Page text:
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Reviewed by: Johansson M, PsyD

Is Ali Al-sistani ISFJ or ESTJ or other?

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Know your Type in Four simple questions

Question 1 of 4 – What can you relate to the most?
Are involved in what is happening outside and around them
Are immersed in own world of thoughts and feelings
Question 2 of 4 – What can you relate to the most?
Wonder mostly about the past or the future
See everyone and sense everything

Question 3 of 4 – What can you relate to the most?

You connect deeply with others, sharing their joys and sorrows as your own. You share your feelings freely, fostering connection.


You approach the world with logic and reason, seeking clarity and understanding. You focus on facts and enjoy dissecting puzzles and historical events.

Question 4 of 4 – What can you relate to the most?
Plan ahead but act impulsively following the situation
Plan a schedule ahead and tend to follow it

Summary


MBTI description and physical appearance

Enneagram Type:

Under renovation.

Fun Quizzes for you                

                   Are you Introverted, Extroverted or Ambivert?

Are you Sensing (S) or Intuitition (N)?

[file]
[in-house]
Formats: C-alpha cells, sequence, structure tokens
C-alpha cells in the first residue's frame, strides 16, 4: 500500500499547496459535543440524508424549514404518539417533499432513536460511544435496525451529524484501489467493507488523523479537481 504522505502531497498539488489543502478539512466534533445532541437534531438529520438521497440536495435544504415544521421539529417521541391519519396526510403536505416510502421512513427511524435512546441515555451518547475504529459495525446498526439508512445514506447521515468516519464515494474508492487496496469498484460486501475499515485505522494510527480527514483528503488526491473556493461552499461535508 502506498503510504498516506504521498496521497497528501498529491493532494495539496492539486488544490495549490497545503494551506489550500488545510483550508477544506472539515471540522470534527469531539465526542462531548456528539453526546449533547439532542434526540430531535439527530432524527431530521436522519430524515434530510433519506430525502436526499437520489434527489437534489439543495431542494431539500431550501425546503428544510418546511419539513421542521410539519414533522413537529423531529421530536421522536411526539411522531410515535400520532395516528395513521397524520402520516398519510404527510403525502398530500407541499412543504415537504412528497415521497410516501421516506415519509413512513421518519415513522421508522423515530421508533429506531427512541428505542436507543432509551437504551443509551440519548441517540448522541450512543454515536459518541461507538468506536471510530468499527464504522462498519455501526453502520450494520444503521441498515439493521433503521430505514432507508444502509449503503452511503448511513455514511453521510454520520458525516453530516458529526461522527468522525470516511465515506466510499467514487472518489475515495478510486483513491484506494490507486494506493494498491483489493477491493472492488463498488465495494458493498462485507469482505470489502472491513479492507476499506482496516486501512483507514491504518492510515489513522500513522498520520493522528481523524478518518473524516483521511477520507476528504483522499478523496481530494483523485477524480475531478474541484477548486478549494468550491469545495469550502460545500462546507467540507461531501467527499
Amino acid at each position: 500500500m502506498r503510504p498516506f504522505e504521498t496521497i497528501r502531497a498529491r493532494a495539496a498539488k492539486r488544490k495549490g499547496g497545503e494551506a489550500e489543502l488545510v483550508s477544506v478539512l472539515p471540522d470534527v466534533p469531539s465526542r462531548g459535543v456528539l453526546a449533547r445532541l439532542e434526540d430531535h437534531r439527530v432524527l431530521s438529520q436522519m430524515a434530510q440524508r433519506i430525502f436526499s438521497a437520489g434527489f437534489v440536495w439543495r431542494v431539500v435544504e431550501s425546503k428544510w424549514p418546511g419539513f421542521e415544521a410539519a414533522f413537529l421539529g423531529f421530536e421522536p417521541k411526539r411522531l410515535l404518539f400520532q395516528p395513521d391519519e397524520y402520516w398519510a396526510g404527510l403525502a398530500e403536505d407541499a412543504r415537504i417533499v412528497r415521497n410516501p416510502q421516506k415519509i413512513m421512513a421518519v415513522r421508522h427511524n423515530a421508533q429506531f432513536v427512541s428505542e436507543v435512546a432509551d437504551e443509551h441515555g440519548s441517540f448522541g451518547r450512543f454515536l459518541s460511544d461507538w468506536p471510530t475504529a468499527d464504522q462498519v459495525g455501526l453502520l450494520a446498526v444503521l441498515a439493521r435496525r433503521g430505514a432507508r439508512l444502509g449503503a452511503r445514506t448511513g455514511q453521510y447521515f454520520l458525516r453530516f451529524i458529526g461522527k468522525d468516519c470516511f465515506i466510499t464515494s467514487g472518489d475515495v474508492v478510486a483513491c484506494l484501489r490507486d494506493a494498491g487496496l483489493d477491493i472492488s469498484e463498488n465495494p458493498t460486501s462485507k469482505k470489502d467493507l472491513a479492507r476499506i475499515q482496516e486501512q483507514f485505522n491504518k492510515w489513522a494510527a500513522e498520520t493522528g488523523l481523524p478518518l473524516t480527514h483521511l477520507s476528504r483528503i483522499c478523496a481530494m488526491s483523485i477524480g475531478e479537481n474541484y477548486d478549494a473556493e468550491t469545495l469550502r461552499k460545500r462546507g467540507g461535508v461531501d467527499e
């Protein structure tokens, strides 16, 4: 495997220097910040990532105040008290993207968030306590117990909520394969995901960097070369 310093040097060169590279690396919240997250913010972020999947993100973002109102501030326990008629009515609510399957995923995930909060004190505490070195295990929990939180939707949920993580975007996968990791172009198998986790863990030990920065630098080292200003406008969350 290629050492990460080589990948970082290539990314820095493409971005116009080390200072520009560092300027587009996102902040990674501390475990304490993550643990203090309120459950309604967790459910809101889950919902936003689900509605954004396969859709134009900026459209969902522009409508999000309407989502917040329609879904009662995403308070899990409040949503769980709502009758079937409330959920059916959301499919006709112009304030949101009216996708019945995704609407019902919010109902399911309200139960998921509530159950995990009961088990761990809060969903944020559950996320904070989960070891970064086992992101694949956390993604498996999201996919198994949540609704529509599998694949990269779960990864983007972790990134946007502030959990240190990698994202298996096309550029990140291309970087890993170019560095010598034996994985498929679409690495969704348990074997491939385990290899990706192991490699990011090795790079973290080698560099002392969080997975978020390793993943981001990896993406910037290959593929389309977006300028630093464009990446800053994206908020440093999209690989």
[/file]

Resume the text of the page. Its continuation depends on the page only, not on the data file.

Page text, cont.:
Are you Feeling (F) or Thinking (T)?

What is your 16-MBTI type? (10 Questions):


Compare MBTI Types and faces
Type 1:
Type 2:
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About Ali Al-sistani

Known for heading the Hawza (seminary) in Najaf, Iraq, this Shia Islamic Marja (religious leader) was nominated for the Nobel Peace Prize on several occasions. His religious-themed publications include Contemporary Legal Rulings in Shia Law and A Code of Practice For Muslims in the West.


In his early years, he studied with Grand Ayatollah Abu al-Qasim al-Khoei. In his early thirties, he attained the prestigious Islamic scholarly rank of Ijtihad.


His official religious positions include the prohibition of dance and some types of music and the allowance of most forms of contraception.


Ali Al-sistani

He grew up in Mashhad, Iran, as the son of an Islamic religious scholar.


Ali Al-sistani

Though he was one of the few Shia religious leaders to survive Saddam Hussein s persecution, he was forced by Hussein s Ba ath Party to abandon his mosque.

























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